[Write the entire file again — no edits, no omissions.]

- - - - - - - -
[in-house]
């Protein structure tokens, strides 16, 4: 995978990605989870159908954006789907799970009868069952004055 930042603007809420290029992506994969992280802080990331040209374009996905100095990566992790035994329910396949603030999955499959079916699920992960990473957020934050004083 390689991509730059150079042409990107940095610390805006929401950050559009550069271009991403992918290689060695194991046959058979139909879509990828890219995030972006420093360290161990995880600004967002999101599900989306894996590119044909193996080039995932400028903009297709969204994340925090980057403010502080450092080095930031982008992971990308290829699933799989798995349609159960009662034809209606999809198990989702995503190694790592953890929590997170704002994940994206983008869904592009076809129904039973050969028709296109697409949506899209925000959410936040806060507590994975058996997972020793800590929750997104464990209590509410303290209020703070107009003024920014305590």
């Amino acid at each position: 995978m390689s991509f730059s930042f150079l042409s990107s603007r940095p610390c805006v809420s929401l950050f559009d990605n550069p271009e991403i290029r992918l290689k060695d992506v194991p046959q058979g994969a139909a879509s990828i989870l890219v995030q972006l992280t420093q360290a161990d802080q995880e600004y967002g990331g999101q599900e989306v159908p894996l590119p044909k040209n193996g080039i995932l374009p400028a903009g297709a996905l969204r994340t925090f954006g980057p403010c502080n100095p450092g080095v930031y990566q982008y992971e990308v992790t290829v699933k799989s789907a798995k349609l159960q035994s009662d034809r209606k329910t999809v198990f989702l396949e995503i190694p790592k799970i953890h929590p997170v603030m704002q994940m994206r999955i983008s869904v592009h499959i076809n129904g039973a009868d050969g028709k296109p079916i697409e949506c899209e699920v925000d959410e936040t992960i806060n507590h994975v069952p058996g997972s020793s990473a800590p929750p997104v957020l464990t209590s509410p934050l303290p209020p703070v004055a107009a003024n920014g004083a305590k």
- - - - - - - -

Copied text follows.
[in-house]
């Protein structure tokens, strides 16, 4: 995978990605989870159908954006789907799970009868069952004055 930042603007809420290029992506994969992280802080990331040209374009996905100095990566992790035994329910396949603030999955499959079916699920992960990473957020934050004083 390689991509730059150079042409990107940095610390805006929401950050559009550069271009991403992918290689060695194991046959058979139909879509990828890219995030972006420093360290161990995880600004967002999101599900989306894996590119044909193996080039995932400028903009297709969204994340925090980057403010502080450092080095930031982008992971990308290829699933799989798995349609159960009662034809209606999809198990989702995503190694790592953890929590997170704002994940994206983008869904592009076809129904039973050969028709296109697409949506899209925000959410936040806060507590994975058996997972020793800590929750997104464990209590509410303290209020703070107009003024920014305590």
């Amino acid at each position: 995978m390689s991509f730059s930042f150079l042409s990107s603007r940095p610390c805006v809420s929401l950050f559009d990605n550069p271009e991403i290029r992918l290689k060695d992506v194991p046959q058979g994969a139909a879509s990828i989870l890219v995030q972006l992280t420093q360290a161990d802080q995880e600004y967002g990331g999101q599900e989306v159908p894996l590119p044909k040209n193996g080039i995932l374009p400028a903009g297709a996905l969204r994340t925090f954006g980057p403010c502080n100095p450092g080095v930031y990566q982008y992971e990308v992790t290829v699933k799989s789907a798995k349609l159960q035994s009662d034809r209606k329910t999809v198990f989702l396949e995503i190694p790592k799970i953890h929590p997170v603030m704002q994940m994206r999955i983008s869904v592009h499959i076809n129904g039973a009868d050969g028709k296109p079916i697409e949506c899209e699920v925000d959410e936040t992960i806060n507590h994975v069952p058996g997972s020793s990473a800590p929750p997104v957020l464990t209590s509410p934050l303290p209020p703070v004055a107009a003024n920014g004083a305590k």